No Pain No Gain?

We've all heard the saying ‘no pain no gain’, but is this really a good motto to follow where your training regime is concerned? Kate Dorward, Personal Trainer at HA fitness advises on when it’s time to take notice of your aches and pains, and how to prevent them becoming a more serious problem that could jeopardise all the hard work you’ve put in to get fit.

When Is Discomfort Normal?

Most of us will have experienced some muscle soreness a day or two after a training session. This is perfectly normal and can give you a sense of satisfaction, knowing you've done a good workout. Known as DOMS (Delayed Onset Muscle Stiffness), not only is it OK to do a little light exercise, it’s actually a good idea to get the blood flowing to the sore areas as the oxygen and nutrients in the blood will help heal the affected muscles and relieve the symptoms.

And When It’s Not...

But what if your symptoms are more severe? Remember, pain is your body’s way of telling you that something isn't right, so it’s important to listen. It’s better to rest up for a couple of days than to risk an injury, which could force you to stop for an indefinite period.

Never push through the pain hoping that it'll go away. You’ll do more harm than good. Definitely never take pain killers to mask the pain, just so you can continue with a workout. It could lay you up for weeks with a much more serious injury.

If your symptoms arrive quickly and then wear off, then it could be a temporary glitch like cramp or a muscle spasm.  Provided you have no further problems, then it’s OK to keep exercising with some caution.

If the aches and pains don’t abate, or cause a sharp intake of breath when you move in a specific way, then it’s vital not to ignore the message, as something more serious is going on. Cease training the painful area immediately, and once you’ve cooled down and stretched, head home to rest.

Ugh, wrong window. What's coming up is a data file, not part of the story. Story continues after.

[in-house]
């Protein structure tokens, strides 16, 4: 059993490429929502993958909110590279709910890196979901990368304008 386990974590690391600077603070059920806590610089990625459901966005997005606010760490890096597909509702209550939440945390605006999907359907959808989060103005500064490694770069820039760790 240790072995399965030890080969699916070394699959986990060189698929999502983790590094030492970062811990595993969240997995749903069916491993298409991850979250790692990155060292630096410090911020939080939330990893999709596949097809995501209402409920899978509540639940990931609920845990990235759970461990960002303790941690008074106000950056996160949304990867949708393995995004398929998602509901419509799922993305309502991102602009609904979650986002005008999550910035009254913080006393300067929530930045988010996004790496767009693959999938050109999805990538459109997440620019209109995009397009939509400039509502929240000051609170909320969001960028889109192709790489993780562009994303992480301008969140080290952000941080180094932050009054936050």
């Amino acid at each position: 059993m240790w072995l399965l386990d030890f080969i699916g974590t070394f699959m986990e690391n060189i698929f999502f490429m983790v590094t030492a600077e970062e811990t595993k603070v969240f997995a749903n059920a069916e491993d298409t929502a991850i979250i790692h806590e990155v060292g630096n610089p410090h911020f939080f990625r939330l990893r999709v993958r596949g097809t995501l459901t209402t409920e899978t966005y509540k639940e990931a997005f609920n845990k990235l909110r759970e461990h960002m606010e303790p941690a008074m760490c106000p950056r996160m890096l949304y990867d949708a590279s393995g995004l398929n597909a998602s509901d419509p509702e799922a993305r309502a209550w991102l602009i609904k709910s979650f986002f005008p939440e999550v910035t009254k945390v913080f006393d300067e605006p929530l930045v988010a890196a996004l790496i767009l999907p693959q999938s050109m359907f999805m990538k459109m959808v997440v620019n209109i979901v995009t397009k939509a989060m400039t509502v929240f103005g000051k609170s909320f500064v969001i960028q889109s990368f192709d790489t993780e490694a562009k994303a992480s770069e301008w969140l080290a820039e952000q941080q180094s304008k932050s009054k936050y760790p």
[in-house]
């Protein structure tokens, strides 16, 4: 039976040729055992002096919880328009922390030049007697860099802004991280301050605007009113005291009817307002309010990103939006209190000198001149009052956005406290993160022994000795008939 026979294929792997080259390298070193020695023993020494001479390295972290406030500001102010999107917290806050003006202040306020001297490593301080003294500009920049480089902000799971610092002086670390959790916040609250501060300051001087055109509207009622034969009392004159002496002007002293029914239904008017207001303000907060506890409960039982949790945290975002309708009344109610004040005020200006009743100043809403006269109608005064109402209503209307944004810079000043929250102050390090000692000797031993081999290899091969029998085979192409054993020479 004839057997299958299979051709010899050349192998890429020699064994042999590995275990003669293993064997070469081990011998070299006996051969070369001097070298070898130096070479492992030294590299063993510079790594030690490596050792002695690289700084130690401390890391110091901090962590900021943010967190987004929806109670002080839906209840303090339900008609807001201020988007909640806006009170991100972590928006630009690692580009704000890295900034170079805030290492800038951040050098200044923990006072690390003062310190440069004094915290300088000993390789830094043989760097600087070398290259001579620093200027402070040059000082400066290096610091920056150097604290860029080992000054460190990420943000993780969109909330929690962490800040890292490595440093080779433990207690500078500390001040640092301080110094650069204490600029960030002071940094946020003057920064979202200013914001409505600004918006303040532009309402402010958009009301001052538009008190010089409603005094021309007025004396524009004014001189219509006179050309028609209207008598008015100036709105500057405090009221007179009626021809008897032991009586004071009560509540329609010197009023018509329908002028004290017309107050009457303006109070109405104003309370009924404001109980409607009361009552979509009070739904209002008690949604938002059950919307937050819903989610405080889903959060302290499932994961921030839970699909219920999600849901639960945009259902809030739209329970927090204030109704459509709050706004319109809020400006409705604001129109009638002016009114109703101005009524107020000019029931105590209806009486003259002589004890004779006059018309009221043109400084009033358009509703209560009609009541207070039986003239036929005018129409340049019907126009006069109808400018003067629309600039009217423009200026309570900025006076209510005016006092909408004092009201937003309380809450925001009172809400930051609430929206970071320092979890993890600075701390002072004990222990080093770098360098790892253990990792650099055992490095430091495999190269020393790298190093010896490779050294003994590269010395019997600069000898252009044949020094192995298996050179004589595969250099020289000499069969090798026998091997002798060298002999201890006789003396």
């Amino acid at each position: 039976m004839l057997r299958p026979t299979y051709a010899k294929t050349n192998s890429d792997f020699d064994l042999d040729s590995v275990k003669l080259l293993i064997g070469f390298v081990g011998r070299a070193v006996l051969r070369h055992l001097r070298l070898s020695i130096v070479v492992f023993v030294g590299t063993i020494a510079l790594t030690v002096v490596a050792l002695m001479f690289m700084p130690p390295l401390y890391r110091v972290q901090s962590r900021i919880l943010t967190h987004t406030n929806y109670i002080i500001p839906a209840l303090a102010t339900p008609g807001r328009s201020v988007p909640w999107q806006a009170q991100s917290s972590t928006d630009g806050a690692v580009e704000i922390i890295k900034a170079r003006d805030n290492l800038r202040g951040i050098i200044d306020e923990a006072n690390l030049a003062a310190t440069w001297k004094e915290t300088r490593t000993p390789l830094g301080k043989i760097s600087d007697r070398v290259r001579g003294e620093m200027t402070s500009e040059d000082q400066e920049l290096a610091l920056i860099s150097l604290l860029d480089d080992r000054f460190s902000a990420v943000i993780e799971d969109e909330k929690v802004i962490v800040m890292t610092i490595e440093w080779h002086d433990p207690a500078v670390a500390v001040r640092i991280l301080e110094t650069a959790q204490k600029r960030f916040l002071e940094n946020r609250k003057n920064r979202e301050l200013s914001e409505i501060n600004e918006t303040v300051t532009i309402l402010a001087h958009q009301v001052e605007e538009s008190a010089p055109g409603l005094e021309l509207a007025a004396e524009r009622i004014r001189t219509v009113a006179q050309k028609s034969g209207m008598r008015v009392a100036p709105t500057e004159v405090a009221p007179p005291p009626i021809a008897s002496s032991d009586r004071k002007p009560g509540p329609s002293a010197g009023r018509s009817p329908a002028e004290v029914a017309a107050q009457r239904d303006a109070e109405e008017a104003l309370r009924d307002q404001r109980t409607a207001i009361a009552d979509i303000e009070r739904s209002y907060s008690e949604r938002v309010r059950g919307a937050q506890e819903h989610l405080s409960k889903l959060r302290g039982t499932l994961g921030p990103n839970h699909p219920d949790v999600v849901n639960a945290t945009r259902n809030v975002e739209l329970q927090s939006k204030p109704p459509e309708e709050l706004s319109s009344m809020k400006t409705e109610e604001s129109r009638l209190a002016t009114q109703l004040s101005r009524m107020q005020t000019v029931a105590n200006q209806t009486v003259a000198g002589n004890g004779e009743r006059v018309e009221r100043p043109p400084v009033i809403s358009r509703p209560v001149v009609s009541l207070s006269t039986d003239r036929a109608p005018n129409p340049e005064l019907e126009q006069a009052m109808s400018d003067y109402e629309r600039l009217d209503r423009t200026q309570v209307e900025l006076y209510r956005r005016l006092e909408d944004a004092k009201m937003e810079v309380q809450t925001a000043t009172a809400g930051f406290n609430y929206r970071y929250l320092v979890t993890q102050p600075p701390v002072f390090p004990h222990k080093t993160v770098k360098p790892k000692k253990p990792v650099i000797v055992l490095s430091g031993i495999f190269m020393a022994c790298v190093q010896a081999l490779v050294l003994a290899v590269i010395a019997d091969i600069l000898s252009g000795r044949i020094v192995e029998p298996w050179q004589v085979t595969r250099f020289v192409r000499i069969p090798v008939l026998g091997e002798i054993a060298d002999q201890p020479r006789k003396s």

If things don’t improve by the next day, then seek a medical opinion. It may turn out to be minor, but it’s worth knowing what you’re dealing with; either to clear your mind or to put you on the fastest possible road to recovery.

Can I Exercise With An Injury?

Exercise is often an integral part of rehabilitation as you’ll need to strengthen the weakened/injured area to improve it. Provided your doctor has cleared you to exercise, then you should be able to keep fit, even if it means some changes to your usual workout.

Speak to your trainer who can suggest alternative exercises to keep you on track whilst you rehabilitate. For example, if you have back or knee problems, then power walking or swimming can be low-impact yet fat-burning alternaltives to running*. For those with shoulder injuries, whilst over the head excercises are a no no, there are still plenty of exercises which can help rehabilitation whilst sculpting the upper body*.

Injury-Proof Your Workout - 10 Golden Rules

Remember, prevention is always better than cure, so follow these 10 Golden Rules for the safest possible exercise programme:

  1. Always warm up and stretch before exercising and NEVER skip the stretches at the end
  2. Build rest days into your weekly programme to give your muscles time to rest and repair
  3. If training on consecutive days, focus your weights and toning on different body parts on each day, e.g. training the arms one day and the legs the next so you don’t overstress or over-train individual body parts
  4. Always work within your limits - push yourself but be realistic. It’s OK to be tired but not to be in pain
  5. If hurt, always get a proper diagnosis from a doctor or physiotherapist, and relay all details to your instructor to ensure everyone is working together for your safely
  6. Always chat to your trainer about injuries or concerns, old or new ones. Your trainer can then tailor your workout accordingly
  7. If an exercise is painful (not just tiring/difficult!) always stop. Get your instructor to assess your technique and posture, and if the if the exercise is still uncomfortable they should suggest an alternative
  8. Build up slowly. Increase your exercise intensity by no more than 10% each week to challenge, but not overstress your body
  9. Develop your core strength. A strong inner unit and good posture are vital in injury prevention
  10. Remember to do your physio exercises...simple as it sounds most patients who see a physio don’t follow their rehabilitation exercises diligently, and all too often old niggles will resurface!

Stay injury free,

*NB each case needs individual assessment

Posted by Heather Waghorn.